Now Thomas, one of the twelve, called the Twin, was not with them when Jesus came. So the other disciples told him, “We have seen the Lord.” But he said to them, “Unless I see in his hands the mark of the nails, and place my finger into the mark of the nails, and place my hand into his side, I will never believe.”
Eight days later, his disciples were inside again, and Thomas was with them. Although the doors were locked, Jesus came and stood among them and said, “Peace be with you.” Then he said to Thomas, “Put your finger here, and see my hands; and put out your hand, and place it in my side. Do not disbelieve, but believe.” Thomas answered him, “My Lord and my God!” Jesus said to him, “Have you believed because you have seen me? Blessed are those who have not seen and yet have believed.” John 20:24-29
Each year a different part of the Easter story stands out to me. This year, it's the encounter between Thomas and Jesus after His resurrection. I wonder why Jesus came back with the scars in His hands. He could have meet His followers with a body healed from the events of a few days earlier. But His scars were there for anyone to see.
According to dictionary.com, a scar is "a mark left by a healed wound, sore, or burn." We all have scars. Some are easily seen. Others we are better at hiding.
When my sister was born in 1977, she had two unexpected issues: one was an intestinal blockage that was keeping her from digesting and passing food, the other was Down syndrome. The doctors performed surgery on her days-old body to remove the blockage so she could grow and thrive, but she still has a scar across her belly from that procedure forty years ago.
But my parents were also scarred that day, in a less obvious way. A young doctor took my dad into a utility closet and asked if he really wanted them to perform that surgery, or if they wanted to let my sister literally starve to death.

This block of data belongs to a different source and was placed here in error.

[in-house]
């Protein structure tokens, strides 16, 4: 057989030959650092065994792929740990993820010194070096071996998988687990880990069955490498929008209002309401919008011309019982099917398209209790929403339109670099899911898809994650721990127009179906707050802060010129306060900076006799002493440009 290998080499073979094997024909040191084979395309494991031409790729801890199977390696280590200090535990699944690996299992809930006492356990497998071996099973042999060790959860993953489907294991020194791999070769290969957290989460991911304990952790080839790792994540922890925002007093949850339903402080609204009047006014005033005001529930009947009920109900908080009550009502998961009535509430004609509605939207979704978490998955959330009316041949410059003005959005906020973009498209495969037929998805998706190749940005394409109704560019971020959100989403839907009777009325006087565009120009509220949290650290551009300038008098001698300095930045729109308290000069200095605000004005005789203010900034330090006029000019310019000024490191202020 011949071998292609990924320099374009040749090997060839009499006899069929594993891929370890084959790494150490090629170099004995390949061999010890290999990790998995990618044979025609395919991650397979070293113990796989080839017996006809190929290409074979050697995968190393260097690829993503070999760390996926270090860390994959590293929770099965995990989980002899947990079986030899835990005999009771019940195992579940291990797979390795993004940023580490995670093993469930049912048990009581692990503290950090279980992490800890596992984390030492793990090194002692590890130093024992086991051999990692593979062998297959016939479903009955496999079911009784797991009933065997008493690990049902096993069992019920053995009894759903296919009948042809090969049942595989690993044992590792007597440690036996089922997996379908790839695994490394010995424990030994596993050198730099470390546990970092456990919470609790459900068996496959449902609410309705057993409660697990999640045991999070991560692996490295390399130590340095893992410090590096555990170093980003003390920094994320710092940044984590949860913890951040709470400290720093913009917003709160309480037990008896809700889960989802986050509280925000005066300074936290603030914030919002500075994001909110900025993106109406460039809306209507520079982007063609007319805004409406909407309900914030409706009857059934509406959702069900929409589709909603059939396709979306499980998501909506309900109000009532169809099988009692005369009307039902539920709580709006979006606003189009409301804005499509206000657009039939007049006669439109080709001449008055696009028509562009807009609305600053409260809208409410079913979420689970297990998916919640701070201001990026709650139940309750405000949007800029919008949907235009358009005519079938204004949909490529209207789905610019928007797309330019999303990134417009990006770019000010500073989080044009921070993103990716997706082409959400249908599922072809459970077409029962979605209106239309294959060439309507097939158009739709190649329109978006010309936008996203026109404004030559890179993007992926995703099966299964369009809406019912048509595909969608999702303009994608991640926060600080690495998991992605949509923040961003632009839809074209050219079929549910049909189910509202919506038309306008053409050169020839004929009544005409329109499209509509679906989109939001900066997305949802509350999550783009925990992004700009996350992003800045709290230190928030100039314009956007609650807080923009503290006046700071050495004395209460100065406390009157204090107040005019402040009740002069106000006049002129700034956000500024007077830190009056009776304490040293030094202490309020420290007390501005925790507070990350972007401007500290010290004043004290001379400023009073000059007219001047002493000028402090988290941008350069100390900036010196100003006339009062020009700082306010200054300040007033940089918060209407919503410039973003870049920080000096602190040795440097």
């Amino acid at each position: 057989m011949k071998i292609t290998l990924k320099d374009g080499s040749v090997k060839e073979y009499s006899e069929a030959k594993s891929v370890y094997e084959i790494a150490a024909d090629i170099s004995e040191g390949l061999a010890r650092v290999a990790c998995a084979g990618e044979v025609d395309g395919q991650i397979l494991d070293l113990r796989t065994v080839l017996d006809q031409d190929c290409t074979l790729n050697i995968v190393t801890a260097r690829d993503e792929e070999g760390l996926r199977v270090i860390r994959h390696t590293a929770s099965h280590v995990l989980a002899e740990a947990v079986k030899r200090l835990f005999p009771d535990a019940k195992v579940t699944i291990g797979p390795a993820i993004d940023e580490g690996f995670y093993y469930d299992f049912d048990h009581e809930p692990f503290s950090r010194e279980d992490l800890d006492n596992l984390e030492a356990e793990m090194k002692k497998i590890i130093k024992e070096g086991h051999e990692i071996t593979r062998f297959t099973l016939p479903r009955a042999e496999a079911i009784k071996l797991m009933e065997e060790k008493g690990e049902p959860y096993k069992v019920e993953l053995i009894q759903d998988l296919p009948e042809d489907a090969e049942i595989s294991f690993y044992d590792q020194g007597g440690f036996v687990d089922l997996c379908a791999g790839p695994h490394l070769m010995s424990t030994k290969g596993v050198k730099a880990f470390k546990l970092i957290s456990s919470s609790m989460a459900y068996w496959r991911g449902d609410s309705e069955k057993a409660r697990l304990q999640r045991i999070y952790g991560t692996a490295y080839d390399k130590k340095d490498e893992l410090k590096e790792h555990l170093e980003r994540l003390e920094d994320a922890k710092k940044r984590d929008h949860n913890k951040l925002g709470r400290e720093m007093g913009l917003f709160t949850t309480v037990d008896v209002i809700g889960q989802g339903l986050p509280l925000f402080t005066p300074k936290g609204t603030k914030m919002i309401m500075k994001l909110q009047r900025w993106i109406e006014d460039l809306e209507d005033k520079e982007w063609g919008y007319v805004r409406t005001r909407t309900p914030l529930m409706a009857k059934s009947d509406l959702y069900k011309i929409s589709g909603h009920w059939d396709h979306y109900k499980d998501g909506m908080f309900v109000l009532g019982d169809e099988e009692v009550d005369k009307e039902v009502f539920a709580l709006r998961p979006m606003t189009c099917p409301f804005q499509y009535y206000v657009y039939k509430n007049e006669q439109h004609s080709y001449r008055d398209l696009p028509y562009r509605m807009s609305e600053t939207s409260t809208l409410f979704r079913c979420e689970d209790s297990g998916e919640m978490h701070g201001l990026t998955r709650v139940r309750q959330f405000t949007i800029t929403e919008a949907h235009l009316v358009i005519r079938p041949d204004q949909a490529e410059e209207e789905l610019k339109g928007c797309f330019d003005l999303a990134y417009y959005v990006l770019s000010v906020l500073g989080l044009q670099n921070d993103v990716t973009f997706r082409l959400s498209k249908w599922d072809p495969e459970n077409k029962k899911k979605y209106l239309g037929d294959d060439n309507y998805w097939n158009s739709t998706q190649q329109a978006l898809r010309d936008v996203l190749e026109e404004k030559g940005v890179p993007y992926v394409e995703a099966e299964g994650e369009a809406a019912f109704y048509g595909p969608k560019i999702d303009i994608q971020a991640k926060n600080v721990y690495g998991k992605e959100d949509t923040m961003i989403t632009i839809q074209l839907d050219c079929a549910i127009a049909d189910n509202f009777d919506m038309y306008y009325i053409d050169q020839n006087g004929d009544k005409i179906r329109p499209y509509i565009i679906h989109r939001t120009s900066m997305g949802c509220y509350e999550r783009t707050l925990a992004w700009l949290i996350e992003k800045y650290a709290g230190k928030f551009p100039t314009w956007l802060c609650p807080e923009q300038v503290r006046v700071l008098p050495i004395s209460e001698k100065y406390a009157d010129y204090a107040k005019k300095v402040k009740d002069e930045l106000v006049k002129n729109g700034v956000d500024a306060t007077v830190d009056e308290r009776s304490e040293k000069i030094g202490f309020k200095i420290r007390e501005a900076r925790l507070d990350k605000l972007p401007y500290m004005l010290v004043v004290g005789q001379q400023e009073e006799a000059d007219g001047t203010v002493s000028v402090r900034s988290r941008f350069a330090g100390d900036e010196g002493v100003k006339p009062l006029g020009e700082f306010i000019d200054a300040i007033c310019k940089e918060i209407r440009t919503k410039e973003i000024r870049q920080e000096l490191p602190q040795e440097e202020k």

Christ had the physical scars from His crucifixion, and His disciples were emotionally scarred.
Jesus's body was a reminder of the worst event in history, the most unjust. It was the punishment and death of someone innocent and pure. And the disciples weren't sure how to go on after the devastation.
But remember our definition of a scar? It's healed. The pain and circumstances around the event are memories. My sister doesn't have any pain around her surgery site. And my parents have healed from the heartless words from that young doctor. How could they heal from that horrific event? The same reason the disciples healed from their emotional wounds.
By his wounds you have been healed. 1 Peter 2:24b
Through Jesus's life, sacrifice, and resurrection, we are all healed. We can forgive as He forgave. We can love as He loved.
This Easter weekend, look at your scars with new eyes.
If like Christ, you got some of your scars because of the sin of others, trust in Him to heal you (and to bring justice in His time). Ask for help from your pastor or a trusted counselor. If it helps you heal, work to make sure others don't experience the same pain. If your scars are results of accidents, surgeries, or circumstances, thank Him for the healing He has already provided to your body. If like my parents your scars are deeper than what's seen on your skin, ask for God to heal you from those hurts as well. Invite the Holy Spirit to reveal His plan for your healing and His purpose in your pain.
But for you who fear my name, the sun of righteousness shall rise with healing in its wings. Malachi 4:2a